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Officials mull options for tax negotiations
Glynn County and Brunswick officials agreed Monday to hold closed-door meetings to determine how they will share Local Option Sales Tax revenue over the next decade.

Two days later, commission chairman Richard Strickland apologized for agreeing to the closed meetings, saying it's not the way county government should be conducted. County officials contacted the city with the new decision to meet in open Wednesday, but the city said it wanted to end negotiations and move to the mediation phase.

It's unclear, however, if future meetings with a mediator will be open to the public. State law allows private LOST mediations, but they don't have to be held behind closed doors.

Strickland said he wants the public to have access to the meetings during mediation, but he will defer to the recommendation of the mediator. Lawyers representing the city and county are currently trying to agree on the mediator to will help broker an agreement.

"I don't have any problem with it being open," Strickland said. "The problem is the city and county have to find a mediator."

Commissioner Mary Hunt said she understands the advantage of closed meetings and the need for the public to understand how governments conduct business.

"I do not mind it being open at all," she said. "It doesn't bother me. I feel like we're going to be as fair as possible."

Negotiations have been virtually non-existent since discussions began May 7. City and county officials have spent most of their time justifying the numbers from the opening proposals.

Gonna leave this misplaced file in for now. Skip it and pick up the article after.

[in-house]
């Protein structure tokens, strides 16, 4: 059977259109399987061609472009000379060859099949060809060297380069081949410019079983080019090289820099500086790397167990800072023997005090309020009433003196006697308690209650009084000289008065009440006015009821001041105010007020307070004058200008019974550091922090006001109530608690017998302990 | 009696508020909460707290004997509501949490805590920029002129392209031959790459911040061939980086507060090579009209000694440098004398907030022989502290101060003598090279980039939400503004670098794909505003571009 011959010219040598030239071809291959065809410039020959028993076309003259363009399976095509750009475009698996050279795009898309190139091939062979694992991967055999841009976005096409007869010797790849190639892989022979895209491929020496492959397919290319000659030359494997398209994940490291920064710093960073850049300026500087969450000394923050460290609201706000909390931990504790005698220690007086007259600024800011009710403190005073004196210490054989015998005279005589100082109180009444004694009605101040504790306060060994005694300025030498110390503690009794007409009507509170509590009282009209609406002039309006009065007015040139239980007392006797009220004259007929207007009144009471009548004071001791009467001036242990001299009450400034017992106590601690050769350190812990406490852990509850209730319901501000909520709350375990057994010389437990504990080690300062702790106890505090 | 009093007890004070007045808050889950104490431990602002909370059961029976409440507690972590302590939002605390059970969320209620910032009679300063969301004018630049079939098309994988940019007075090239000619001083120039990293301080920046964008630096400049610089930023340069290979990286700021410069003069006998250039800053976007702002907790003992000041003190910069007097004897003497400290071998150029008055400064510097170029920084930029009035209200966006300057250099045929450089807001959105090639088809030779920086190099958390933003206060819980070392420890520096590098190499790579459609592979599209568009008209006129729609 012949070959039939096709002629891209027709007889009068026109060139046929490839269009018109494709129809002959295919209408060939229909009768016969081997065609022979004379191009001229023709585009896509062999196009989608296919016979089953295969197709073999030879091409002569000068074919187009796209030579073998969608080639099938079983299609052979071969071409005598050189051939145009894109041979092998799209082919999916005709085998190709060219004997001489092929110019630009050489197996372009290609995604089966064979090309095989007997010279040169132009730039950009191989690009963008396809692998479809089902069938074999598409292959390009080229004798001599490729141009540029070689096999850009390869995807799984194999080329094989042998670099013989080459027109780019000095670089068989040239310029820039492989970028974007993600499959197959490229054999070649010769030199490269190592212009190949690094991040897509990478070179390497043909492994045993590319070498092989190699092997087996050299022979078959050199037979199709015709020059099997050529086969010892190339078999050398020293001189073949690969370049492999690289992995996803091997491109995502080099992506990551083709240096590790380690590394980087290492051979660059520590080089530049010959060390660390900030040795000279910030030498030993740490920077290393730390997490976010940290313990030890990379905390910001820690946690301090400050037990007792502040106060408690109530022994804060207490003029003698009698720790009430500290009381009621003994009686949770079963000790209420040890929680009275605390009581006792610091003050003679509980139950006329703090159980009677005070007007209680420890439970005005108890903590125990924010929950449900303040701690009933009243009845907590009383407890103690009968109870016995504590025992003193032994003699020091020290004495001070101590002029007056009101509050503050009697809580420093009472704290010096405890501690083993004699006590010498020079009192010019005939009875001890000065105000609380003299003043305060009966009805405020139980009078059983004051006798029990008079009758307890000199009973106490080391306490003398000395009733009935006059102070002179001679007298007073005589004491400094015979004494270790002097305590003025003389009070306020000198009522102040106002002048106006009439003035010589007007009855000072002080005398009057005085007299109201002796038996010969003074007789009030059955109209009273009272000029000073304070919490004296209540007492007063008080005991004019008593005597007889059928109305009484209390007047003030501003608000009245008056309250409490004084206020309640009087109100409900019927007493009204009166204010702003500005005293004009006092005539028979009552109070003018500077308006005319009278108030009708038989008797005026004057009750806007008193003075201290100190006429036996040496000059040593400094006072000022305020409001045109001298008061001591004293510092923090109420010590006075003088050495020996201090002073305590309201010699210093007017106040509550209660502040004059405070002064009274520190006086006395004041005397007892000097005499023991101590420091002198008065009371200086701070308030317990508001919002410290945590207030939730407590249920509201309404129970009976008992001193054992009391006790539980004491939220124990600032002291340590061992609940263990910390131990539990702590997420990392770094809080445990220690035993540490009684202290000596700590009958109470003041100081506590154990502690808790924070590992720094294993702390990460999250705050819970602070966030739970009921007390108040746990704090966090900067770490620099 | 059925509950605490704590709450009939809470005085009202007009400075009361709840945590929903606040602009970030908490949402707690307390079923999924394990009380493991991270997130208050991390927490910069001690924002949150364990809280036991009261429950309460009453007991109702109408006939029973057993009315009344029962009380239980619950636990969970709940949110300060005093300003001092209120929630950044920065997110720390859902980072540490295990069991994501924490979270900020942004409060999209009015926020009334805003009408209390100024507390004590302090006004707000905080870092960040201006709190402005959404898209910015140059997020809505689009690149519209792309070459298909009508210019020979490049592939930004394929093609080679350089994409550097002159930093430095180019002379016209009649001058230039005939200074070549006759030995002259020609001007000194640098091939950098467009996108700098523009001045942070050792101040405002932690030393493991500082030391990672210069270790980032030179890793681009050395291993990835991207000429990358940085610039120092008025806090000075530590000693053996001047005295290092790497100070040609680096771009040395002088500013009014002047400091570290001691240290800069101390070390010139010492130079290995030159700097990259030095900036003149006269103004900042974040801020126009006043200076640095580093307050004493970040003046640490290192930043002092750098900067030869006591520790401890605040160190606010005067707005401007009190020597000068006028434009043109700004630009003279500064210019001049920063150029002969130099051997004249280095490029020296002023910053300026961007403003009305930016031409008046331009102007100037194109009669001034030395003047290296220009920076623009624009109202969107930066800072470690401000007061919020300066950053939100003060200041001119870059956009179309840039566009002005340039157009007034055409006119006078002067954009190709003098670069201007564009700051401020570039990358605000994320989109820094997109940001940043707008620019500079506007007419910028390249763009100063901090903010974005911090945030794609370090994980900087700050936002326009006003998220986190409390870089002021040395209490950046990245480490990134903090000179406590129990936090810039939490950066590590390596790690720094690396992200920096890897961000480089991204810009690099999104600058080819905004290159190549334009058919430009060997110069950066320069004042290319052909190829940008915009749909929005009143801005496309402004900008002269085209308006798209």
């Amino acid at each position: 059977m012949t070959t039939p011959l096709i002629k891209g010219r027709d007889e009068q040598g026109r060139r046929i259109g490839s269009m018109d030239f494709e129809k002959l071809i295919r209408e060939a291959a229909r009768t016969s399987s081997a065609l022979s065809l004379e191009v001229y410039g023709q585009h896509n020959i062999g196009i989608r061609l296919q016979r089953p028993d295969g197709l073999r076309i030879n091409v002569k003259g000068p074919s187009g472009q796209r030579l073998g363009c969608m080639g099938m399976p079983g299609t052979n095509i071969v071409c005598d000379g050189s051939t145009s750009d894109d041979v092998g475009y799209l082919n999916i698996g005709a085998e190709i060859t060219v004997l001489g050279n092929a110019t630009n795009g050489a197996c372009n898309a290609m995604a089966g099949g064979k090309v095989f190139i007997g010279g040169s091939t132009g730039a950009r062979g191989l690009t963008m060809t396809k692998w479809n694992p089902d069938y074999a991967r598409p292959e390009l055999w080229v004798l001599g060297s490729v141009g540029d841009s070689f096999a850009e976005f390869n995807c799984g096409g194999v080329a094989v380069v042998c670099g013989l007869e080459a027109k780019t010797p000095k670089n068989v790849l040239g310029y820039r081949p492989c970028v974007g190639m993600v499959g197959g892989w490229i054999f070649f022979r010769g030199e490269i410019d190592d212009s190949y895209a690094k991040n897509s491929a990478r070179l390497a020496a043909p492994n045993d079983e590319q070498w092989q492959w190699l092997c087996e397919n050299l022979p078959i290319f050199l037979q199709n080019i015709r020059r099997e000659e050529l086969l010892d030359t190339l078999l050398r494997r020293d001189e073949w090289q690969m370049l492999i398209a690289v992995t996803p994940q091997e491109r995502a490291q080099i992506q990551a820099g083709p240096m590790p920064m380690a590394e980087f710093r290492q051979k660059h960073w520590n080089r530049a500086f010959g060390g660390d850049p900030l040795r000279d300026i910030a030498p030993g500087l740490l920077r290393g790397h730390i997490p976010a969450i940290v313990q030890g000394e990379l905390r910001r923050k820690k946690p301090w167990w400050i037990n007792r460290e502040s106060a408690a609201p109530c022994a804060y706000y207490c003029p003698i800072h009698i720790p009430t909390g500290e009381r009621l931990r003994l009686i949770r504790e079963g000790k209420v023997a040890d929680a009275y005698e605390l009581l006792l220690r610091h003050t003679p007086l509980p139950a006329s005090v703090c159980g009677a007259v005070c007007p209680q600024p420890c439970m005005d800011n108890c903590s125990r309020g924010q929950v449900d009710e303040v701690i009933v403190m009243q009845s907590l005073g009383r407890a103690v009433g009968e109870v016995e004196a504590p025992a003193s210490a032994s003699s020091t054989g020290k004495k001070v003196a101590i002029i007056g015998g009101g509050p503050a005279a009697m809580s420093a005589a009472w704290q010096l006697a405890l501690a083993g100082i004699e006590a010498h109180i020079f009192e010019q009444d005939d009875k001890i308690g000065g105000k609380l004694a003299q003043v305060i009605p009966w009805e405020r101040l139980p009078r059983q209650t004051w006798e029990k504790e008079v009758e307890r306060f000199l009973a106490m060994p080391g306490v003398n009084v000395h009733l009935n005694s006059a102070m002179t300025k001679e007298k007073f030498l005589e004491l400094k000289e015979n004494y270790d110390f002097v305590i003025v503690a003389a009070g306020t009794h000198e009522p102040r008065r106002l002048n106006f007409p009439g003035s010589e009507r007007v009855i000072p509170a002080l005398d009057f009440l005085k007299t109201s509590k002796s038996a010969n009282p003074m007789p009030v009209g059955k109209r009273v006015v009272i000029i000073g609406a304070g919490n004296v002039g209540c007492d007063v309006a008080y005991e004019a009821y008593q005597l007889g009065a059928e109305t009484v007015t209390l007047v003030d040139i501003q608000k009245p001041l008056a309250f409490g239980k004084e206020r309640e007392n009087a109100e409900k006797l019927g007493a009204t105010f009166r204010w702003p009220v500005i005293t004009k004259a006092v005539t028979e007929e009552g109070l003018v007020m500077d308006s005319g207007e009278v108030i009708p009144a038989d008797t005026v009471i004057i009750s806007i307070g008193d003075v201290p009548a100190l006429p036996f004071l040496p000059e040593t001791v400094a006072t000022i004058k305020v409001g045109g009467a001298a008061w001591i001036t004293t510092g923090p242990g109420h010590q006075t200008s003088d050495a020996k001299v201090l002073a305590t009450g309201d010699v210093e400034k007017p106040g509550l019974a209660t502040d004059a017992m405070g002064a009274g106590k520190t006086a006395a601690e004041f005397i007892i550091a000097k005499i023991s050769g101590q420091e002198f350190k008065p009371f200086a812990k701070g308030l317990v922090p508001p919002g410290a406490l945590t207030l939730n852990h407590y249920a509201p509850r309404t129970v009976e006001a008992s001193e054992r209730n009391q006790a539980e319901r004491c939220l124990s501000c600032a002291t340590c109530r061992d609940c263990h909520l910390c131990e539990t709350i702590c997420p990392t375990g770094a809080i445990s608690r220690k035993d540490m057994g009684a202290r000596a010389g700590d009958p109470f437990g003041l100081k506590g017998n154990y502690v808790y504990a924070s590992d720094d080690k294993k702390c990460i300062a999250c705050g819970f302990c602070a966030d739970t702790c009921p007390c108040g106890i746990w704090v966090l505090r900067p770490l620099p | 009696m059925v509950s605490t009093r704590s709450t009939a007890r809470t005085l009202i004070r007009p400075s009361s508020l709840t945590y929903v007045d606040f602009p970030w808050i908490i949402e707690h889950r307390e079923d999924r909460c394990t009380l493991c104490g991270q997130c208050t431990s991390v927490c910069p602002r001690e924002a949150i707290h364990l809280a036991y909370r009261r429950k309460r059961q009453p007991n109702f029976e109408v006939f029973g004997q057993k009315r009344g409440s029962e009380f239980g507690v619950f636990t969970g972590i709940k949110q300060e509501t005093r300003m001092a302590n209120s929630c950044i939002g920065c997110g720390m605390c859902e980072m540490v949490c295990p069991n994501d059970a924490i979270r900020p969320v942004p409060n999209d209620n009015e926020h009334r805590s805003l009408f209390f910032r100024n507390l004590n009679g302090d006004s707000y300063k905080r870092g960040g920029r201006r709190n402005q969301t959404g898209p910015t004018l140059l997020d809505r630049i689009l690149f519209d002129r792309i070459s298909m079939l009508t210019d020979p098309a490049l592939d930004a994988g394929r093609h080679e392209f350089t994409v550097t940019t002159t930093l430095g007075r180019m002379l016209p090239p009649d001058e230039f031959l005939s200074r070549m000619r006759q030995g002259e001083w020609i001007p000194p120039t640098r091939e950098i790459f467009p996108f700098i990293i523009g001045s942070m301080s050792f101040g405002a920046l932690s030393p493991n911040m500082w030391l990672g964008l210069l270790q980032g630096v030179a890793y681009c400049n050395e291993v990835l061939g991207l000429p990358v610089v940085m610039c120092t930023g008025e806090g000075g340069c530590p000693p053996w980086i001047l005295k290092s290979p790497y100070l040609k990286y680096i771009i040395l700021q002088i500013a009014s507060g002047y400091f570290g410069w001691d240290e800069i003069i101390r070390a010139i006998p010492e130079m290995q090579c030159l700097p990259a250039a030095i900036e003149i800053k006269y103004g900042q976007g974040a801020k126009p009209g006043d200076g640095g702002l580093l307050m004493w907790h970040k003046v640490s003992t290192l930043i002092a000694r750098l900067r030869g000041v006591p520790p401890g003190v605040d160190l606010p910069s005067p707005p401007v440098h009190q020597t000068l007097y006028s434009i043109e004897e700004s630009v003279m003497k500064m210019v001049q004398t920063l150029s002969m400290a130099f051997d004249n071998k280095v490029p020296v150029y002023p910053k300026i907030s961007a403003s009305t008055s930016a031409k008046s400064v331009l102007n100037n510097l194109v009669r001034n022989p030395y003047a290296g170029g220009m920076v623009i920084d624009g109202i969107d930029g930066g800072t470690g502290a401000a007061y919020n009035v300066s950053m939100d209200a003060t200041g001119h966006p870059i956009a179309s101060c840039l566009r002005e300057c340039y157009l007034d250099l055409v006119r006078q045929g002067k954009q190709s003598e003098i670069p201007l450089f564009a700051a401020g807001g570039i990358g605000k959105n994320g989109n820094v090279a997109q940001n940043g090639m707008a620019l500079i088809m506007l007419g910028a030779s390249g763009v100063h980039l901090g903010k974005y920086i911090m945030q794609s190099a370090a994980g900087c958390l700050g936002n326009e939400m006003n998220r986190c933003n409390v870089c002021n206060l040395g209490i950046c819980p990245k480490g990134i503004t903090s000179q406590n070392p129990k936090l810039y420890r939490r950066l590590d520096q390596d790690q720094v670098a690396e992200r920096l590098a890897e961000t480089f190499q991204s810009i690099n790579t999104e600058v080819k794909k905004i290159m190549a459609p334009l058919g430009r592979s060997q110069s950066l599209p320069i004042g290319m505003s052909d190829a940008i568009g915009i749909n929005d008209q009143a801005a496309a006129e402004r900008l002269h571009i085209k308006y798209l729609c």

The city currently receives 35 percent of the revenue, leaving the county with 65 percent. The city is asking for 37 percent, with the county getting 63 percent. The county's offer is 81 percent for itself and 19 percent for the city.

Considering the tax is projected to generate $18.3 million each year, even a small change in the ratio could result in the loss or gain of hundreds of thousands in revenue for each.

County attorney Aaron Mumford said the city and county will have a say in whether future meetings are open or closed, but mediation is typically conducted behind closed doors.

"Mediations are one step away from litigation," he said.

Mayor Bryan Thompson, who suggested the closed meetings earlier this week, said he believes more progress will be made if mediation is held in private.

"It's not going to be effective any other way than behind closed doors," he said.

Thompson said every case of mediation he is familiar with calls for the two groups involved in negotiations to be separated. The mediator will meet privately with one side, make a presentation to the other side and return with a counter proposal.

The process will continue until an agreement is reached or until the 60-day time limit to complete arbitration expires.

But Thompson said he won't disagree if the arbitrator recommends open meetings.

"We'll follow the guidelines, whatever he wants to do," he said. "I would be very surprised if it was recommended the meetings be open to the public."

If mediation fails after 60 days, the dispute will be resolved through "baseball arbitration," where a Superior Court judge from outside the judicial circuit will review the final offers from both sides and approve one with no modification.



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